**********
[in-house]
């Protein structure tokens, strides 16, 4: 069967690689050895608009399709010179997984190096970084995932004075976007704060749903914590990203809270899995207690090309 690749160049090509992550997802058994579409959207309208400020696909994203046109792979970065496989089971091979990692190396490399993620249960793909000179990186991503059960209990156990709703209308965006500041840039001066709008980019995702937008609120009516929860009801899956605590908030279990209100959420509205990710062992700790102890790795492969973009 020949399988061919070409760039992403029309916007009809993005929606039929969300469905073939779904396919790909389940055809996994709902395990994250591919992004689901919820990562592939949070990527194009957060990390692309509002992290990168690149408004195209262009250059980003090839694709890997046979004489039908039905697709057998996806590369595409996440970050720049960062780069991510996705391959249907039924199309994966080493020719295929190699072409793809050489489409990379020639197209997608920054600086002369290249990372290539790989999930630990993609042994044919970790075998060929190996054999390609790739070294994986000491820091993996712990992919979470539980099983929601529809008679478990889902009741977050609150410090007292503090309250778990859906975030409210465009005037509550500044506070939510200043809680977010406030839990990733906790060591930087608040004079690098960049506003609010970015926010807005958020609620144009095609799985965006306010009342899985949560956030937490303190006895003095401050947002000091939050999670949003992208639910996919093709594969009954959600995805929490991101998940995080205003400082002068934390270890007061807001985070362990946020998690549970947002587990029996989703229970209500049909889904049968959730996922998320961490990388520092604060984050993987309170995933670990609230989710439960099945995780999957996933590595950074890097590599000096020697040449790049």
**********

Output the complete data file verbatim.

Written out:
[in-house]
């Protein structure tokens, strides 16, 4: 069967690689050895608009399709010179997984190096970084995932004075976007704060749903914590990203809270899995207690090309 690749160049090509992550997802058994579409959207309208400020696909994203046109792979970065496989089971091979990692190396490399993620249960793909000179990186991503059960209990156990709703209308965006500041840039001066709008980019995702937008609120009516929860009801899956605590908030279990209100959420509205990710062992700790102890790795492969973009 020949399988061919070409760039992403029309916007009809993005929606039929969300469905073939779904396919790909389940055809996994709902395990994250591919992004689901919820990562592939949070990527194009957060990390692309509002992290990168690149408004195209262009250059980003090839694709890997046979004489039908039905697709057998996806590369595409996440970050720049960062780069991510996705391959249907039924199309994966080493020719295929190699072409793809050489489409990379020639197209997608920054600086002369290249990372290539790989999930630990993609042994044919970790075998060929190996054999390609790739070294994986000491820091993996712990992919979470539980099983929601529809008679478990889902009741977050609150410090007292503090309250778990859906975030409210465009005037509550500044506070939510200043809680977010406030839990990733906790060591930087608040004079690098960049506003609010970015926010807005958020609620144009095609799985965006306010009342899985949560956030937490303190006895003095401050947002000091939050999670949003992208639910996919093709594969009954959600995805929490991101998940995080205003400082002068934390270890007061807001985070362990946020998690549970947002587990029996989703229970209500049909889904049968959730996922998320961490990388520092604060984050993987309170995933670990609230989710439960099945995780999957996933590595950074890097590599000096020697040449790049």